Tech and Aircraft Push Durable-Goods Orders Higher in November

New orders for durable goods increased in November, rising 2.5 percent, the second consecutive gain and the 17th increase in the last 19 months. Total durable-goods orders are up 11.1 percent from a year ago. The November gain puts the level of total durable-goods orders at $286.3 billion, the second-highest level on record (see top of first chart).

New orders for nondefense capital goods excluding aircraft or core capital goods, a proxy for business equipment investment, fell 0.1 percent in November after gaining 0.9 percent in October, and 1.4 percent in September. Core capital goods orders have risen in 17 of the last 19 months, putting the level at $78.8 billion, just below the record high $78.9 billion in October.  Core capital-goods orders are about 12 percent above the $70.1 billion from February 2012, the previous record high from before the pandemic (see bottom of first chart).

Among the categories in the report, gainers outnumbered decliners five to two. Among the individual categories, transportation equipment led with a surge of 6.5 percent.  Within the transportation equipment category, nondefense aircraft jumped 34.1 percent, defense aircraft rose 3.0 percent, and motor vehicles and parts increased 1.0 percent as auto manufacturers cope with ongoing chip shortages. Among the other categories, computers and electronic products gained 4.0 percent, the catch-all “other durables” category rose 1.5 percent, fabricated metal products gained 0.6 percent, and primary metals rose 0.3 percent, while electrical equipment and appliances fell 1.1 percent, and machinery orders decreased by 1.0 percent (see second chart).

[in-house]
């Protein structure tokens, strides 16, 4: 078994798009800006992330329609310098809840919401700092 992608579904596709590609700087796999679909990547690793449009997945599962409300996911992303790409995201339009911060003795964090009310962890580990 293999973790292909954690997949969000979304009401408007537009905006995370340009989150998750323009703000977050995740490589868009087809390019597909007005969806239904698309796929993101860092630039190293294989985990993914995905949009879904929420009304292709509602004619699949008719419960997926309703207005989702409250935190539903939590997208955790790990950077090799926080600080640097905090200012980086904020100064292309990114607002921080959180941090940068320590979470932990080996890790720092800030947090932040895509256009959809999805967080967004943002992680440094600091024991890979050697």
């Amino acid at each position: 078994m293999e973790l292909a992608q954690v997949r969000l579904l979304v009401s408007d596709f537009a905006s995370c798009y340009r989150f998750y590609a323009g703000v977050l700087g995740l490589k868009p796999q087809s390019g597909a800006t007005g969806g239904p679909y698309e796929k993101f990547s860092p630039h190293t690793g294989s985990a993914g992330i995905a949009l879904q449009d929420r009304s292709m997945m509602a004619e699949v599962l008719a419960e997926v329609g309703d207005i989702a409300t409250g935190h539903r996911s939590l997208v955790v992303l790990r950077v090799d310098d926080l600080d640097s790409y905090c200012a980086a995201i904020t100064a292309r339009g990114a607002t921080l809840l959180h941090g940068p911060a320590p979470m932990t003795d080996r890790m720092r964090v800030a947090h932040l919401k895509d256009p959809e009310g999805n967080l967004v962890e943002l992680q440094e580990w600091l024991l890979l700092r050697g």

Durable-goods manufacturing continues to be one of the strongest areas of the economy. Demand remains robust for the manufacturing sector overall as the economy adjusts to new patterns of activity in the post-pandemic world. The pandemic appears to have accelerated structural changes to the economy, affecting labor, housing, manufacturing, and services. While ebbs and flows in new Covid cases can impact levels of economic activity, the outlook for growth is favorable. However, upward pressure on prices continues as demand outpaces supply. As labor, materials, and logistical issues are alleviated, price pressures are likely to ease, but the process may take a lengthy period of time.

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